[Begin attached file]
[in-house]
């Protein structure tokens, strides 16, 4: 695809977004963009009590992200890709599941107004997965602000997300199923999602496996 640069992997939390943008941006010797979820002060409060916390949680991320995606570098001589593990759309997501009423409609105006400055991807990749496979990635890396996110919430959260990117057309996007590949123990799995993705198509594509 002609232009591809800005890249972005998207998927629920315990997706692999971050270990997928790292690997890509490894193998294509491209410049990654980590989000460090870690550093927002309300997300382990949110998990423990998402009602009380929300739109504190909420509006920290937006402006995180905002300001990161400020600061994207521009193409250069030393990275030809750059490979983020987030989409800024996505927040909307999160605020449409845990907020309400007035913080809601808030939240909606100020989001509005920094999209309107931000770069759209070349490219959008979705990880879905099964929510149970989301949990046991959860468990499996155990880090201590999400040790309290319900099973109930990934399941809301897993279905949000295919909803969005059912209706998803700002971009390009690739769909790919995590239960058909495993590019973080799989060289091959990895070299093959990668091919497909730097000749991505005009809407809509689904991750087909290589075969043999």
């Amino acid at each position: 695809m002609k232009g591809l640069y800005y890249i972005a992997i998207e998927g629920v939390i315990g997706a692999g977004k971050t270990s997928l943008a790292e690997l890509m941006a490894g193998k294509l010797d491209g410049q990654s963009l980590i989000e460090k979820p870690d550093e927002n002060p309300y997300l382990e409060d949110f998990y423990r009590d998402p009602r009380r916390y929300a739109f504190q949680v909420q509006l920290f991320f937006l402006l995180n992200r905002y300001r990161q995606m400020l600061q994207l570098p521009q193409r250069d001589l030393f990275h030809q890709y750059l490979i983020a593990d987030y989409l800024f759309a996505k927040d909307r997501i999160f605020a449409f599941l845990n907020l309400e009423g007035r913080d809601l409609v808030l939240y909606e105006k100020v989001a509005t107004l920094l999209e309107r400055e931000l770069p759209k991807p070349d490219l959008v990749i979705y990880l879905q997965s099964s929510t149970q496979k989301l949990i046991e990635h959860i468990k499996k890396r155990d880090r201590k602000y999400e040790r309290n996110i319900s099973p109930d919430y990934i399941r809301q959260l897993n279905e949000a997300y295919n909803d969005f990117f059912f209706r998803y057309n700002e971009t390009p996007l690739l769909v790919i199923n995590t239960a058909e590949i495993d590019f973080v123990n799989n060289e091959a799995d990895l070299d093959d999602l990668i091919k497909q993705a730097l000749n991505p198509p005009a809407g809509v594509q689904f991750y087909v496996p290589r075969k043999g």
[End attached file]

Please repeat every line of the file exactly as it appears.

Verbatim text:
[in-house]
């Protein structure tokens, strides 16, 4: 695809977004963009009590992200890709599941107004997965602000997300199923999602496996 640069992997939390943008941006010797979820002060409060916390949680991320995606570098001589593990759309997501009423409609105006400055991807990749496979990635890396996110919430959260990117057309996007590949123990799995993705198509594509 002609232009591809800005890249972005998207998927629920315990997706692999971050270990997928790292690997890509490894193998294509491209410049990654980590989000460090870690550093927002309300997300382990949110998990423990998402009602009380929300739109504190909420509006920290937006402006995180905002300001990161400020600061994207521009193409250069030393990275030809750059490979983020987030989409800024996505927040909307999160605020449409845990907020309400007035913080809601808030939240909606100020989001509005920094999209309107931000770069759209070349490219959008979705990880879905099964929510149970989301949990046991959860468990499996155990880090201590999400040790309290319900099973109930990934399941809301897993279905949000295919909803969005059912209706998803700002971009390009690739769909790919995590239960058909495993590019973080799989060289091959990895070299093959990668091919497909730097000749991505005009809407809509689904991750087909290589075969043999």
């Amino acid at each position: 695809m002609k232009g591809l640069y800005y890249i972005a992997i998207e998927g629920v939390i315990g997706a692999g977004k971050t270990s997928l943008a790292e690997l890509m941006a490894g193998k294509l010797d491209g410049q990654s963009l980590i989000e460090k979820p870690d550093e927002n002060p309300y997300l382990e409060d949110f998990y423990r009590d998402p009602r009380r916390y929300a739109f504190q949680v909420q509006l920290f991320f937006l402006l995180n992200r905002y300001r990161q995606m400020l600061q994207l570098p521009q193409r250069d001589l030393f990275h030809q890709y750059l490979i983020a593990d987030y989409l800024f759309a996505k927040d909307r997501i999160f605020a449409f599941l845990n907020l309400e009423g007035r913080d809601l409609v808030l939240y909606e105006k100020v989001a509005t107004l920094l999209e309107r400055e931000l770069p759209k991807p070349d490219l959008v990749i979705y990880l879905q997965s099964s929510t149970q496979k989301l949990i046991e990635h959860i468990k499996k890396r155990d880090r201590k602000y999400e040790r309290n996110i319900s099973p109930d919430y990934i399941r809301q959260l897993n279905e949000a997300y295919n909803d969005f990117f059912f209706r998803y057309n700002e971009t390009p996007l690739l769909v790919i199923n995590t239960a058909e590949i495993d590019f973080v123990n799989n060289e091959a799995d990895l070299d093959d999602l990668i091919k497909q993705a730097l000749n991505p198509p005009a809407g809509v594509q689904f991750y087909v496996p290589r075969k043999g």